Back in 2015, when I started covering climate change, climate war meant one thing. At the time, if someone said that climate change posed a threat to the world order, you would assume they were talking about the direct impacts of warming, or its second-order consequences. Analysts and scholars worried over scenarios in which unprecedented droughts or city-destroying floods would prompt mass migrations, destabilizing the rich world or giving rise to far-right nationalism. Or they worried that a global famine could send food prices surging, triggering old-fashioned resource wars. Or they fretted over social science showing that weather fluctuations could lead to revolutions and civil wars.
The world of 2015 is not the world of 2022. Countries have made remarkable progress averting worst-case climate scenarios since then: Canada taxes carbon pollution, Europe has its Green Deal, and the United States somehow passed the Inflation Reduction Act. What’s more, elected leaders have run on these policies and won. Thanks to a global turn away from coal power, the world will likely not warm 9 degrees Fahrenheit by the end of the century, as had once seemed possible.
The success of the past seven years was driven home for me when I saw a German public service announcement last month that added decarbonization to the old Enlightenment trinity: “Demokratie, Vielfalt & Klimaschutz. Du Bist Europa,” it read: “Democracy, diversity, and climate protection. You are Europe.” What a victory. And what a complicated one. Since 2015, the risks of climate war have not entirely decreased. Instead the risks have shifted. As more countries have integrated the energy transition into their economies, a chance now exists that efforts to address climate change could encourage conflict in their own right.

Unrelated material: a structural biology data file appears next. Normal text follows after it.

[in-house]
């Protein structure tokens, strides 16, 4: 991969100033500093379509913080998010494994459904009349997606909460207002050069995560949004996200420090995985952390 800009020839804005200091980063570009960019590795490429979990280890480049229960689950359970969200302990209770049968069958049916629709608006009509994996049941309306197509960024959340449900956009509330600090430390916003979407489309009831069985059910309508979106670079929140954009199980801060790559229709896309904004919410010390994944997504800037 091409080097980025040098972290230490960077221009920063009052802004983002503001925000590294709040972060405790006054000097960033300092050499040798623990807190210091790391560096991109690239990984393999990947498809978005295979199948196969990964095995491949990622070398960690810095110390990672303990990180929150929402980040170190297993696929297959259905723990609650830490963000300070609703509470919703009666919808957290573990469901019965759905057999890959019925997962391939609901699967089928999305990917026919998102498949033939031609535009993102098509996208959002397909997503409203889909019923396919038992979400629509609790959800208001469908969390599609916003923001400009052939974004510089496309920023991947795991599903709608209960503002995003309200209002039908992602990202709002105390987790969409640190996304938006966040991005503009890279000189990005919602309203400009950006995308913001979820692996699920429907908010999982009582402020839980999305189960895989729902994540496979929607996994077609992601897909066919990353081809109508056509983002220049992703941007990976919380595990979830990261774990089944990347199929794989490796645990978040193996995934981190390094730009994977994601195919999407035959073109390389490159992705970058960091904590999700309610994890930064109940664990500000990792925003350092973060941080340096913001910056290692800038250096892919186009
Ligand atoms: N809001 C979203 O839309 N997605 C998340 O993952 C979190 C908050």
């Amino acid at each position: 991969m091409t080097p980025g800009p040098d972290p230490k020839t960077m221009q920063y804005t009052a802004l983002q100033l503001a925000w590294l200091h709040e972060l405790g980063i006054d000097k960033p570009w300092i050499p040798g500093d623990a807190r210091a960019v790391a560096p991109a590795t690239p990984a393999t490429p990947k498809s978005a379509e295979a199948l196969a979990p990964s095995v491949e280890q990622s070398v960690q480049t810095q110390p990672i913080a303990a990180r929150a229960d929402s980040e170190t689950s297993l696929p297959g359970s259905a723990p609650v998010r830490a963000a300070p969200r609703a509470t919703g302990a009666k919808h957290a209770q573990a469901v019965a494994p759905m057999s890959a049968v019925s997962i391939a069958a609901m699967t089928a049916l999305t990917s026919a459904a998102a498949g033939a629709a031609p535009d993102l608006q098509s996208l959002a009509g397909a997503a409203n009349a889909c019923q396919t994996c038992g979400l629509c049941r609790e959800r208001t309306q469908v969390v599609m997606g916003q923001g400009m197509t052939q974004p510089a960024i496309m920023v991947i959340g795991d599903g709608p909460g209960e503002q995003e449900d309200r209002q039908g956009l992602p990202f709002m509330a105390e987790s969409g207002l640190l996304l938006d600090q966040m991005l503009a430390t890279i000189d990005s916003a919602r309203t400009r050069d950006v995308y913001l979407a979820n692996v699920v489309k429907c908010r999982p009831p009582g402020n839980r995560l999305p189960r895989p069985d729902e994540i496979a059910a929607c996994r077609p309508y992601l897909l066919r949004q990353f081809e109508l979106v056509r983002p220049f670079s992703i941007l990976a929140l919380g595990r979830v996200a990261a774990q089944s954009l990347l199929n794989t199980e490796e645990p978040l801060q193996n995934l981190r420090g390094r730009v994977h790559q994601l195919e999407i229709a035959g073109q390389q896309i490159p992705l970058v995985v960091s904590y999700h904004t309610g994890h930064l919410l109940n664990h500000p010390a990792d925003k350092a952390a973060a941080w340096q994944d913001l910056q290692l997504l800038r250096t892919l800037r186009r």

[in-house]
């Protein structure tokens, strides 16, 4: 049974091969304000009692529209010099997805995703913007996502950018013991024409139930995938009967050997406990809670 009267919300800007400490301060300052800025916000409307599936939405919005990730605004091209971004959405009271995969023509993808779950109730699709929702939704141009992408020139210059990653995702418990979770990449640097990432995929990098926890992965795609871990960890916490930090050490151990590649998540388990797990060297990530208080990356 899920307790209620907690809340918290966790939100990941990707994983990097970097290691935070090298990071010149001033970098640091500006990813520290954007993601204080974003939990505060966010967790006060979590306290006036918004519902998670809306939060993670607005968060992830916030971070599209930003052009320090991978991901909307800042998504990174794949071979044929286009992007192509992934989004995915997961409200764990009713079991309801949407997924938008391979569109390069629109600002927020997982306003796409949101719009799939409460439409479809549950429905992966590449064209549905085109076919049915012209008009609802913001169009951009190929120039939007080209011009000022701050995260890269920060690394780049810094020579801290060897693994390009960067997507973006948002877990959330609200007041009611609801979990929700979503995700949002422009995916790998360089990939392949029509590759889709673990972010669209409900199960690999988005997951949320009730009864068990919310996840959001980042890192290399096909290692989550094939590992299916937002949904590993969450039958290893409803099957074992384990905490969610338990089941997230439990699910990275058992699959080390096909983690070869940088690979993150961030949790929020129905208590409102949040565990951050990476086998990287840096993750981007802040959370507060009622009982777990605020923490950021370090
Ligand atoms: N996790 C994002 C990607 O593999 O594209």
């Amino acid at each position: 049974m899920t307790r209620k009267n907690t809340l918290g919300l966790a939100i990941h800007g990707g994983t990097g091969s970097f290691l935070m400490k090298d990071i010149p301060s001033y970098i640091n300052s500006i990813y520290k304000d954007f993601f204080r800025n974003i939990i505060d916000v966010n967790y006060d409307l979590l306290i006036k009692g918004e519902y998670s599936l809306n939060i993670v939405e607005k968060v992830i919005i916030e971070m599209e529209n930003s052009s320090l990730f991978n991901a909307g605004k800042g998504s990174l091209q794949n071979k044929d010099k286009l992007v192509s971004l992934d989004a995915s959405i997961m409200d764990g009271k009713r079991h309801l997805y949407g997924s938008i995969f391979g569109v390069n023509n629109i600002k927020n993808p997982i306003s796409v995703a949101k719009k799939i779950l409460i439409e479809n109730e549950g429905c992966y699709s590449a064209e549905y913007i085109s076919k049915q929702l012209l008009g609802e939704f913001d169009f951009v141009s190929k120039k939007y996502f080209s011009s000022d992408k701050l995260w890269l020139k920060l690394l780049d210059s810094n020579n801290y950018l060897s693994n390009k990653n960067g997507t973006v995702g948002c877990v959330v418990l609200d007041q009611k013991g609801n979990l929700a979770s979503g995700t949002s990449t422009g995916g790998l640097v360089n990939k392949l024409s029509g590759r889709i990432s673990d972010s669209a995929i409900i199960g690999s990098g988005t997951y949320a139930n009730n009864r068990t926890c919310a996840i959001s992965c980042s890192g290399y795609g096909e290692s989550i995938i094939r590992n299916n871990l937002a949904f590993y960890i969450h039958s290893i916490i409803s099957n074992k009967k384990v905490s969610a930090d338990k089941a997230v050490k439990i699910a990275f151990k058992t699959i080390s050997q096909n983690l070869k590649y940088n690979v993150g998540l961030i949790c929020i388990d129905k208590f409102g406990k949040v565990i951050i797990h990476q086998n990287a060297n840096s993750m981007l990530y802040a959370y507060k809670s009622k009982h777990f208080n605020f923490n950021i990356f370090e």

This shift has not happened intentionally, to be clear. It’s the result of a process that climate advocates, to their credit, were among the first to note: that batteries, renewables, and zero-carbon energy are the next rung on the technological ladder. Climate hawks have rightly celebrated the news of Ukrainians using ebikes and electric drones for recon or to raid Russian tanks. But that only drives home that these innovations are “dual use”—they can be deployed in civilian and in military contexts, and thus are non-optional for countries pursuing their security.
Conflict over dual-use technologies is already at the center of U.S.-Chinese trade spats. Last month, the Biden administration effectively banned the sale of any modern semiconductor-manufacturing equipment to China. It also forbade “U.S. persons”—a group that comprises American citizens and green-card holders—from working in the Chinese semiconductor industry. As Eric Levitz writes in New York magazine, the policy amounts to a type of economic war, because “it is now official U.S. policy to prevent China from achieving its development goals.”
This is a dangerous logic when you consider that semiconductors are crucial for decarbonization: The shift to electricity all but necessitates greater use of semiconductors. Computer chips govern nearly every part of how electric cars, scooters, water heaters, induction stoves, and more use energy or preserve it. One of the major ways that electric-vehicle makers secure a competitive advantage is by eking out tiny improvements from the computer chips and software that govern a car’s battery pack. Now, the type of semiconductors affected by Biden’s policies is far more advanced than the cheaper kind needed for decarbonization. But you can see how trying to prevent the other country’s development can cascade from an economic disagreement into a military one.